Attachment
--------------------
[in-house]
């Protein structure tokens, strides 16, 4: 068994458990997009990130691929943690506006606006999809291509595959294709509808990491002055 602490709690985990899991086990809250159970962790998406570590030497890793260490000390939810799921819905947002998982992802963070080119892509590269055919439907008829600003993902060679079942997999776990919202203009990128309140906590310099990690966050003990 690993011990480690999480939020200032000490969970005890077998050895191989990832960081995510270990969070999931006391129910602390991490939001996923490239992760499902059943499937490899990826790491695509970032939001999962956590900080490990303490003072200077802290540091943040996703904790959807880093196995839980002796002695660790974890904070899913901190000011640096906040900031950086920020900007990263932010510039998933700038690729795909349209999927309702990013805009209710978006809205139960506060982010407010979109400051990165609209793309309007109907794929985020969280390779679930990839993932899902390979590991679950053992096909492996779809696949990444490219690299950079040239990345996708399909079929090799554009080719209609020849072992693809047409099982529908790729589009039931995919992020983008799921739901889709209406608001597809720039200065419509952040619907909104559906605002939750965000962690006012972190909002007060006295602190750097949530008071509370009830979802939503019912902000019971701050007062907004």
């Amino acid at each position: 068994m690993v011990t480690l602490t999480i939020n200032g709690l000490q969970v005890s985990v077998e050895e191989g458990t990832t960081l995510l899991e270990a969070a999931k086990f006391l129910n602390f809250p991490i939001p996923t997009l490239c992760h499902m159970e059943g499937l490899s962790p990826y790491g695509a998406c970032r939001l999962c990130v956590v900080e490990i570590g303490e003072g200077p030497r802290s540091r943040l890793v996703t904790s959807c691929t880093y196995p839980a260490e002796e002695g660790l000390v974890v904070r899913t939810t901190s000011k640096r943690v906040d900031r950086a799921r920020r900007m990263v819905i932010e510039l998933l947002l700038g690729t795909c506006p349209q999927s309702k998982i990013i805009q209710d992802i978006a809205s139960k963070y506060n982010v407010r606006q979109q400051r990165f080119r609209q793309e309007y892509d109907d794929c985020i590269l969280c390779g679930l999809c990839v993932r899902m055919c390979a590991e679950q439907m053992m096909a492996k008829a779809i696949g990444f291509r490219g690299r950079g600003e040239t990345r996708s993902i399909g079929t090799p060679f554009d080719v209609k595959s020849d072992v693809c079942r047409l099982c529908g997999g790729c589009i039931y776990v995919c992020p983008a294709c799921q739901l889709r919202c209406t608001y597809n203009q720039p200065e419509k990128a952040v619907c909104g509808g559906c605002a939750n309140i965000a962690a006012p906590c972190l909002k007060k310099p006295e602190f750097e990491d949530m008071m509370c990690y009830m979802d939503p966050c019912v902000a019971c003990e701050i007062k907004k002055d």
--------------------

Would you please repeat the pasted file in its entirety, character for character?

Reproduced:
[in-house]
């Protein structure tokens, strides 16, 4: 068994458990997009990130691929943690506006606006999809291509595959294709509808990491002055 602490709690985990899991086990809250159970962790998406570590030497890793260490000390939810799921819905947002998982992802963070080119892509590269055919439907008829600003993902060679079942997999776990919202203009990128309140906590310099990690966050003990 690993011990480690999480939020200032000490969970005890077998050895191989990832960081995510270990969070999931006391129910602390991490939001996923490239992760499902059943499937490899990826790491695509970032939001999962956590900080490990303490003072200077802290540091943040996703904790959807880093196995839980002796002695660790974890904070899913901190000011640096906040900031950086920020900007990263932010510039998933700038690729795909349209999927309702990013805009209710978006809205139960506060982010407010979109400051990165609209793309309007109907794929985020969280390779679930990839993932899902390979590991679950053992096909492996779809696949990444490219690299950079040239990345996708399909079929090799554009080719209609020849072992693809047409099982529908790729589009039931995919992020983008799921739901889709209406608001597809720039200065419509952040619907909104559906605002939750965000962690006012972190909002007060006295602190750097949530008071509370009830979802939503019912902000019971701050007062907004």
């Amino acid at each position: 068994m690993v011990t480690l602490t999480i939020n200032g709690l000490q969970v005890s985990v077998e050895e191989g458990t990832t960081l995510l899991e270990a969070a999931k086990f006391l129910n602390f809250p991490i939001p996923t997009l490239c992760h499902m159970e059943g499937l490899s962790p990826y790491g695509a998406c970032r939001l999962c990130v956590v900080e490990i570590g303490e003072g200077p030497r802290s540091r943040l890793v996703t904790s959807c691929t880093y196995p839980a260490e002796e002695g660790l000390v974890v904070r899913t939810t901190s000011k640096r943690v906040d900031r950086a799921r920020r900007m990263v819905i932010e510039l998933l947002l700038g690729t795909c506006p349209q999927s309702k998982i990013i805009q209710d992802i978006a809205s139960k963070y506060n982010v407010r606006q979109q400051r990165f080119r609209q793309e309007y892509d109907d794929c985020i590269l969280c390779g679930l999809c990839v993932r899902m055919c390979a590991e679950q439907m053992m096909a492996k008829a779809i696949g990444f291509r490219g690299r950079g600003e040239t990345r996708s993902i399909g079929t090799p060679f554009d080719v209609k595959s020849d072992v693809c079942r047409l099982c529908g997999g790729c589009i039931y776990v995919c992020p983008a294709c799921q739901l889709r919202c209406t608001y597809n203009q720039p200065e419509k990128a952040v619907c909104g509808g559906c605002a939750n309140i965000a962690a006012p906590c972190l909002k007060k310099p006295e602190f750097e990491d949530m008071m509370c990690y009830m979802d939503p966050c019912v902000a019971c003990e701050i007062k907004k002055d």